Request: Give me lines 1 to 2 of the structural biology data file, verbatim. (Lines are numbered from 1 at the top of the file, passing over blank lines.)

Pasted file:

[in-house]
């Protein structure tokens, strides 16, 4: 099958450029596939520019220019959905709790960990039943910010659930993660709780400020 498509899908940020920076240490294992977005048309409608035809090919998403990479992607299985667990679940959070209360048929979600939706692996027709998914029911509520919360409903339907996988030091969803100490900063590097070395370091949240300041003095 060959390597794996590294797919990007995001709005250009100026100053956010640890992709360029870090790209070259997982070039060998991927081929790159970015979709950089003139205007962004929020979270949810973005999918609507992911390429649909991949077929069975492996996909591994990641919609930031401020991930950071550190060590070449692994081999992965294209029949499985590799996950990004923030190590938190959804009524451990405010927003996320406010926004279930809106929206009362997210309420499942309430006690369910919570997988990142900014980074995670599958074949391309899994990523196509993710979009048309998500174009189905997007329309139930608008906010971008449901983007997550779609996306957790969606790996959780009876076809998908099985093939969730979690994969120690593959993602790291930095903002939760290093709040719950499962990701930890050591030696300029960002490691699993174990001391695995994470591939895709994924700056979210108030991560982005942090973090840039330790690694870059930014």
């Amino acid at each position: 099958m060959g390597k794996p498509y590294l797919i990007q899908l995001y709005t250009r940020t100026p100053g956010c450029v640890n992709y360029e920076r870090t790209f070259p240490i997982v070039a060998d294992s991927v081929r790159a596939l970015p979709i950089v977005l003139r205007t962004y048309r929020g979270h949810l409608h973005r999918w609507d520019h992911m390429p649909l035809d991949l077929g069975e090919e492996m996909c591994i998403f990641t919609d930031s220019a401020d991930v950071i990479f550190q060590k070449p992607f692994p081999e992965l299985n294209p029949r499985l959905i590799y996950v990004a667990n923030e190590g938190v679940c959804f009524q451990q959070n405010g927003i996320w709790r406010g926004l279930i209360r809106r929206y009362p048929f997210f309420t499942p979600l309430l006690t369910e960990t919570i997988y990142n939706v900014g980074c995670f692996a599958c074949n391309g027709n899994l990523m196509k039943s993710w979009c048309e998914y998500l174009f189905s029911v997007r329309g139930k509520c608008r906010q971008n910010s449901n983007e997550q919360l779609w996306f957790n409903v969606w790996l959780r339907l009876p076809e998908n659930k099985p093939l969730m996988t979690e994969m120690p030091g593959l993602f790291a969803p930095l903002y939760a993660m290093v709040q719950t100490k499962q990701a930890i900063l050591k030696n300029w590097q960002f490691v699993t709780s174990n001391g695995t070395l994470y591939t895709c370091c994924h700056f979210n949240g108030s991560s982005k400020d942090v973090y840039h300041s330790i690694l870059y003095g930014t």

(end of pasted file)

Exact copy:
[in-house]
């Protein structure tokens, strides 16, 4: 099958450029596939520019220019959905709790960990039943910010659930993660709780400020 498509899908940020920076240490294992977005048309409608035809090919998403990479992607299985667990679940959070209360048929979600939706692996027709998914029911509520919360409903339907996988030091969803100490900063590097070395370091949240300041003095 060959390597794996590294797919990007995001709005250009100026100053956010640890992709360029870090790209070259997982070039060998991927081929790159970015979709950089003139205007962004929020979270949810973005999918609507992911390429649909991949077929069975492996996909591994990641919609930031401020991930950071550190060590070449692994081999992965294209029949499985590799996950990004923030190590938190959804009524451990405010927003996320406010926004279930809106929206009362997210309420499942309430006690369910919570997988990142900014980074995670599958074949391309899994990523196509993710979009048309998500174009189905997007329309139930608008906010971008449901983007997550779609996306957790969606790996959780009876076809998908099985093939969730979690994969120690593959993602790291930095903002939760290093709040719950499962990701930890050591030696300029960002490691699993174990001391695995994470591939895709994924700056979210108030991560982005942090973090840039330790690694870059930014």